Parks can be good for your health, but fear of crime stops some people from using them, a new study finds.
Previous research has shown that urban green spaces can lower stress levels, weight and heart disease risk, and that living near a park is linked to fewer days of anxiety and depression.
This new study found that New York City residents are more likely to exercise in a park if they live nearby, and the more they do so, the less anxious and depressed they feel — but only if they’re not concerned about their safety.
For the study, New York University (NYU) researchers analyzed survey responses from more than 3,800 people.
The survey results showed that nearly twice as many New Yorkers who lived within a five-minute walk from a park said they exercised there sometimes or often, compared with those who lived more than 30 minutes away.
Frequent park exercisers reported having one fewer day a month with mental health issues, compared to those who rarely or never exercised in their local park.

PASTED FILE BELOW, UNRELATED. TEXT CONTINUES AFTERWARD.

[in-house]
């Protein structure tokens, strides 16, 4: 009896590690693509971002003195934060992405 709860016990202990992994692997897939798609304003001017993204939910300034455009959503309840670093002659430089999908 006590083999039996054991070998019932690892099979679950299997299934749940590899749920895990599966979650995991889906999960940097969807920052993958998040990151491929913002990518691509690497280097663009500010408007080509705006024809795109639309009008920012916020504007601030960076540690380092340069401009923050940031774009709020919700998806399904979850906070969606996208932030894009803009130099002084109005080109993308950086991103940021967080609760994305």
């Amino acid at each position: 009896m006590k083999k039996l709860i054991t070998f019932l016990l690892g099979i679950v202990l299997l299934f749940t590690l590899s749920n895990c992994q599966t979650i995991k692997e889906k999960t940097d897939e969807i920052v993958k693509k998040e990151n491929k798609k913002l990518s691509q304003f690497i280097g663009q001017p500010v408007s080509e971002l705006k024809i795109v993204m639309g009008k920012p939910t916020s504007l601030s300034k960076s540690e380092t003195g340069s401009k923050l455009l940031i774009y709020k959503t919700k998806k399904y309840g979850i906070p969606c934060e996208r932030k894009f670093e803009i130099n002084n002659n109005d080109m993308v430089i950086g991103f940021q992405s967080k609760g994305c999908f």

“If we want to make the most of the abundant health benefits parks offer, then we need to make them not only accessible, but also safe for everyone,” said study author Stephanie Orstad, a research assistant professor in the department of medicine at NYU Langone Health in New York City.
For those worried about crime, the closeness of a local park made no difference in park use, according to the report published online July 7 in the International Journal of Environmental Research and Public Health.
“Living near a park may not be enough to improve your physical and mental well-being through exercise,” Orstad said in a news release from NYU Langone Health/NYU School of Medicine.
To make parks feel safer, she suggested improving cleanliness and lighting along paths, offering organized programs and fostering a sense of community.
The National Recreation and Park Association outlines the health benefits of green spaces.
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